Ebay may be decades old, but the company is still trying to iterate as if it were a startup.
“We’re still a work in progress, there’s still a lot more that we need to change,” said Eddie Garcia, eBay’s chief product officer. He joined the Modern Retail Podcast this week and spoke about his priorities, and the way the marketplace landscape has evolved.
Garcia is an eBay boomerang. He first started working for the company in 2003 and then left in 2014 to work at other companies like Sam’s Club and Facebook. He returned a year ago to lead product, and says the focus has been on growing the platform while also maintaining a sense of community.
“There still is that fundamental essence of the community experience, and that small business, or that individual connecting with another,” Garcia said.
Making that work across categories is also difficult. Ebay is a marketplace many people know — but the company is trying to tailor specific areas for certain types of products. It’s a difficult tightrope, Garcia said, making a platform that’s both recognizable but able to offer certain features to certain types of sellers.
“It’s a balance,” he said. “You don’t want to dramatically change the experience because that can become disorienting to the shopper.”
There are a lot of updates on the roadmap, he said, but the focus is specifically on user experience.
“We got to do more,” said Garcia. “We’re really proud of our progress at taking friction out of the experience for sellers and buyers, helping make search better — creating a greater sense of trust on the platform.”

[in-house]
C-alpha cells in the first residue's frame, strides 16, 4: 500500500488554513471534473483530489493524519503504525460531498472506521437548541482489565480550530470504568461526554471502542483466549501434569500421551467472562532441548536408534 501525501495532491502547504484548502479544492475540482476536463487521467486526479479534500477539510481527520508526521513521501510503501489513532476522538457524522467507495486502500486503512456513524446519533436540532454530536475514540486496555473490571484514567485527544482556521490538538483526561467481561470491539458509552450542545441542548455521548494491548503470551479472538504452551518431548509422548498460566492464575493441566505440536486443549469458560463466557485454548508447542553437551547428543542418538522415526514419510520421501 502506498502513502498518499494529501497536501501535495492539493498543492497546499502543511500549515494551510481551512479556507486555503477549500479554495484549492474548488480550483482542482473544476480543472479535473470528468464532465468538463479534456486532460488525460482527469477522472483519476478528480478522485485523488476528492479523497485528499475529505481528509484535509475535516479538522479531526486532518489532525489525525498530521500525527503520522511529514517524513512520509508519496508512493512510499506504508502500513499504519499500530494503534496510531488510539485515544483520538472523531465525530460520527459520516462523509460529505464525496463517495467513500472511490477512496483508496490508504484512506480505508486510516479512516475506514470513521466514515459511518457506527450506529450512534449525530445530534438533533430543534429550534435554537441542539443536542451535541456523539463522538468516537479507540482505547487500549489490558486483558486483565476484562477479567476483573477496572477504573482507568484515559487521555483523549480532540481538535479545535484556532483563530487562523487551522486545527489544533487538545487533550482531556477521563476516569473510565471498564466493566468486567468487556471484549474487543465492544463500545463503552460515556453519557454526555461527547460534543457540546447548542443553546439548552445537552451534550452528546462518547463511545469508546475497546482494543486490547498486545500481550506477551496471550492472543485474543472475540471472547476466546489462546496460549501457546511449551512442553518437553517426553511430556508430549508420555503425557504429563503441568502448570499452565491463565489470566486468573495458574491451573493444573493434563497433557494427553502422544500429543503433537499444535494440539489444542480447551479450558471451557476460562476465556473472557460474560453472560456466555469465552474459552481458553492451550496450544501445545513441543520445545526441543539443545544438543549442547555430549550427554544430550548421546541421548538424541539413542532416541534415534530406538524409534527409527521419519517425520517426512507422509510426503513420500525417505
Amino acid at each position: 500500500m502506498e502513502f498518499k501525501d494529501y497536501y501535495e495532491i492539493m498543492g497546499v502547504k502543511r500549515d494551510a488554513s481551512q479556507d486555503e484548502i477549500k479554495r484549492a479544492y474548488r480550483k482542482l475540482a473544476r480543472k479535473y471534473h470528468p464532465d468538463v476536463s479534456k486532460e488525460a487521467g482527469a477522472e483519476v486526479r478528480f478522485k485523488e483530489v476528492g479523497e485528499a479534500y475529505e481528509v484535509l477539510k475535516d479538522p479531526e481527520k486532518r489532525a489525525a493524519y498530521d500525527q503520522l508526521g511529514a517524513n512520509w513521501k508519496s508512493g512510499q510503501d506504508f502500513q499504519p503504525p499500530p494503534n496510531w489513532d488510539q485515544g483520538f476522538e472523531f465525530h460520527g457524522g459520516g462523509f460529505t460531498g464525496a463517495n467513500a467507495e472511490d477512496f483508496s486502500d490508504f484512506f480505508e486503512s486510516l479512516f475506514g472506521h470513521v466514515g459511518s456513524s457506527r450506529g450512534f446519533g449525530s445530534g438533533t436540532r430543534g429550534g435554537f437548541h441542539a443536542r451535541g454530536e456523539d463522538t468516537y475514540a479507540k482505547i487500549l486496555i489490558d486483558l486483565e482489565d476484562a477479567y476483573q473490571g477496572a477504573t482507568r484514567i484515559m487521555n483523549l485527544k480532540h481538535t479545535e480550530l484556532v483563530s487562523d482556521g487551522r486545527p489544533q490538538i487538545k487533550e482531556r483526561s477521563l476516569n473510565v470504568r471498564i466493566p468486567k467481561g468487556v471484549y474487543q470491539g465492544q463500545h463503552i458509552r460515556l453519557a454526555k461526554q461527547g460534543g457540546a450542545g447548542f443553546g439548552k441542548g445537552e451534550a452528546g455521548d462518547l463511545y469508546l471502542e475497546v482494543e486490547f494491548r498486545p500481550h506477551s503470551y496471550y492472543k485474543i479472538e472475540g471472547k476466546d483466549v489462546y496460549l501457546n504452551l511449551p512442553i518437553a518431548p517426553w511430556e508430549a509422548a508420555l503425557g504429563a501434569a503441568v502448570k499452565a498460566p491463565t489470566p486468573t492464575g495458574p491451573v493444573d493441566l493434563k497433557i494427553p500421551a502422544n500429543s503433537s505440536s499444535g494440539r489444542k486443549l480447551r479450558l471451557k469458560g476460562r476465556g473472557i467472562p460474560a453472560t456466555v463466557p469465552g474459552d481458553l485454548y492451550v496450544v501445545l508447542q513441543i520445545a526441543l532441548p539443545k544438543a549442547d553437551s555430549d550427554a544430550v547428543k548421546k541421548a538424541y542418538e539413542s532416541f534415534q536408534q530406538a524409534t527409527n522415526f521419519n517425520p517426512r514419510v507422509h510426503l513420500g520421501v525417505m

Here are a few highlights from the conversation, which have been lightly edited for clarity.
How eBay has changed over the last decade
“The biggest change [over the last few years] is just the scale of the platform. We have 134 million active global buyers, we’re in 190 markets all around the world. Just because we have that scale, there still is that fundamental essence of the community experience — and that small business or that individual connecting with another to trade and to drive a greater sustainable commerce experience, or to get deeper in their enthusiast passions. So, in some ways, we’re the same. And in other ways, we’ve evolved and scaled, and the experience is certainly different.”
Ebay’s approach to user experience
“There’s a lot of work in AI to tailor what the buyer sees based on their preferences and what they care about. The UX is still pretty standard across the two. It’s a balance, right? Because you don’t want to dramatically change the experience, because that can become disorienting to the shopper. So we’re working on that. And we’re iterating on that. It’s figuring out where to tailor it and personalize, and where to have consistency so that the experience is predictable — and so it’s not disruptive to the mental model of that shopper.”
Where livestreaming works
“[Livestreaming] is not for every category. I think it makes a lot of sense where there’s just deeper understanding of the product. Or there’s a connection or a story that that seller wants to tell. And our sellers are just amazing. They are entrepreneurs, they are experts in all of these passions that we’ve been talking about. And so, to hear directly from them on a livestream, it’s just a richer experience, and everybody wins from that. In particular, we’re excited about collectibles, trading cards, fashion. And we’re going to keep trying it wherever we can form that better connection between a buyer and a seller.”